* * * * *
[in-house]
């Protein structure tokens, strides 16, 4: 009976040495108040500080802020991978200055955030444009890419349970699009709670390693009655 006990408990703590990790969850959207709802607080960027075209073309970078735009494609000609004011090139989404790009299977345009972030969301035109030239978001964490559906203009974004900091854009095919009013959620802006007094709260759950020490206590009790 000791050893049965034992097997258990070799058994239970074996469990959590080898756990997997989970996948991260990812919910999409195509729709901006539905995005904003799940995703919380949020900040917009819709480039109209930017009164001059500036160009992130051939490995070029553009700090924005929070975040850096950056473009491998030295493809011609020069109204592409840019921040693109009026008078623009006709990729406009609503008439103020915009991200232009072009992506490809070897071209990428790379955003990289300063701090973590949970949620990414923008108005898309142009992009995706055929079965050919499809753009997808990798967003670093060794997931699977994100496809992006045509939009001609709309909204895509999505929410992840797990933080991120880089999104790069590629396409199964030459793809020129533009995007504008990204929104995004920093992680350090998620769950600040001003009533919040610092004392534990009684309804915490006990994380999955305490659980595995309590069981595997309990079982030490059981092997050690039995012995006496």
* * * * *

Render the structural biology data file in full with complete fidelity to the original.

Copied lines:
[in-house]
């Protein structure tokens, strides 16, 4: 009976040495108040500080802020991978200055955030444009890419349970699009709670390693009655 006990408990703590990790969850959207709802607080960027075209073309970078735009494609000609004011090139989404790009299977345009972030969301035109030239978001964490559906203009974004900091854009095919009013959620802006007094709260759950020490206590009790 000791050893049965034992097997258990070799058994239970074996469990959590080898756990997997989970996948991260990812919910999409195509729709901006539905995005904003799940995703919380949020900040917009819709480039109209930017009164001059500036160009992130051939490995070029553009700090924005929070975040850096950056473009491998030295493809011609020069109204592409840019921040693109009026008078623009006709990729406009609503008439103020915009991200232009072009992506490809070897071209990428790379955003990289300063701090973590949970949620990414923008108005898309142009992009995706055929079965050919499809753009997808990798967003670093060794997931699977994100496809992006045509939009001609709309909204895509999505929410992840797990933080991120880089999104790069590629396409199964030459793809020129533009995007504008990204929104995004920093992680350090998620769950600040001003009533919040610092004392534990009684309804915490006990994380999955305490659980595995309590069981595997309990079982030490059981092997050690039995012995006496």